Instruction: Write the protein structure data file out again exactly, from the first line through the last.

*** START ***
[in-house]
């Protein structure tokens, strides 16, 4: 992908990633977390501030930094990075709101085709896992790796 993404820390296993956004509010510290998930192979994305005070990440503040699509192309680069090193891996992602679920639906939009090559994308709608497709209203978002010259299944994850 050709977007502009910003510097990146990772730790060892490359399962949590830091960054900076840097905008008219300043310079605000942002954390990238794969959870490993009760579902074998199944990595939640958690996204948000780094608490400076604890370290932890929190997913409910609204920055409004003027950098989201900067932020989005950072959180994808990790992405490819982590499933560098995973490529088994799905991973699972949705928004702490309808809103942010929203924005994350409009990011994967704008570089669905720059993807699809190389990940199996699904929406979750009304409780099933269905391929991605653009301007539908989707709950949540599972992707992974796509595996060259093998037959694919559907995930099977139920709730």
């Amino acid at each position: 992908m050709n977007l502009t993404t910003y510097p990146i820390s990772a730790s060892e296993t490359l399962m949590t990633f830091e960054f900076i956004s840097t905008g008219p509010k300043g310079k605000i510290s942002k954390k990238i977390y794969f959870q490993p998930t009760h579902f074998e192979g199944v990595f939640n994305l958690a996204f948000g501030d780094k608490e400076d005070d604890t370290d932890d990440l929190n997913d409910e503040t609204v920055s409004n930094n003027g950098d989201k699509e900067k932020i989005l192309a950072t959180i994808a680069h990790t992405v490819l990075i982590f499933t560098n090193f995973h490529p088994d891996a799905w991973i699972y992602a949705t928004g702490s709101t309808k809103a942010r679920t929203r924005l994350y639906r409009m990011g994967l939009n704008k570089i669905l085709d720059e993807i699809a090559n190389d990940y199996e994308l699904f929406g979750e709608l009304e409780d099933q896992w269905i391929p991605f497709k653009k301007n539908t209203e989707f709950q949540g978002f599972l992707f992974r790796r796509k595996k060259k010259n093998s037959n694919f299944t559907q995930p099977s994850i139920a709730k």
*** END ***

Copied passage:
[in-house]
């Protein structure tokens, strides 16, 4: 992908990633977390501030930094990075709101085709896992790796 993404820390296993956004509010510290998930192979994305005070990440503040699509192309680069090193891996992602679920639906939009090559994308709608497709209203978002010259299944994850 050709977007502009910003510097990146990772730790060892490359399962949590830091960054900076840097905008008219300043310079605000942002954390990238794969959870490993009760579902074998199944990595939640958690996204948000780094608490400076604890370290932890929190997913409910609204920055409004003027950098989201900067932020989005950072959180994808990790992405490819982590499933560098995973490529088994799905991973699972949705928004702490309808809103942010929203924005994350409009990011994967704008570089669905720059993807699809190389990940199996699904929406979750009304409780099933269905391929991605653009301007539908989707709950949540599972992707992974796509595996060259093998037959694919559907995930099977139920709730």
């Amino acid at each position: 992908m050709n977007l502009t993404t910003y510097p990146i820390s990772a730790s060892e296993t490359l399962m949590t990633f830091e960054f900076i956004s840097t905008g008219p509010k300043g310079k605000i510290s942002k954390k990238i977390y794969f959870q490993p998930t009760h579902f074998e192979g199944v990595f939640n994305l958690a996204f948000g501030d780094k608490e400076d005070d604890t370290d932890d990440l929190n997913d409910e503040t609204v920055s409004n930094n003027g950098d989201k699509e900067k932020i989005l192309a950072t959180i994808a680069h990790t992405v490819l990075i982590f499933t560098n090193f995973h490529p088994d891996a799905w991973i699972y992602a949705t928004g702490s709101t309808k809103a942010r679920t929203r924005l994350y639906r409009m990011g994967l939009n704008k570089i669905l085709d720059e993807i699809a090559n190389d990940y199996e994308l699904f929406g979750e709608l009304e409780d099933q896992w269905i391929p991605f497709k653009k301007n539908t209203e989707f709950q949540g978002f599972l992707f992974r790796r796509k595996k060259k010259n093998s037959n694919f299944t559907q995930p099977s994850i139920a709730k």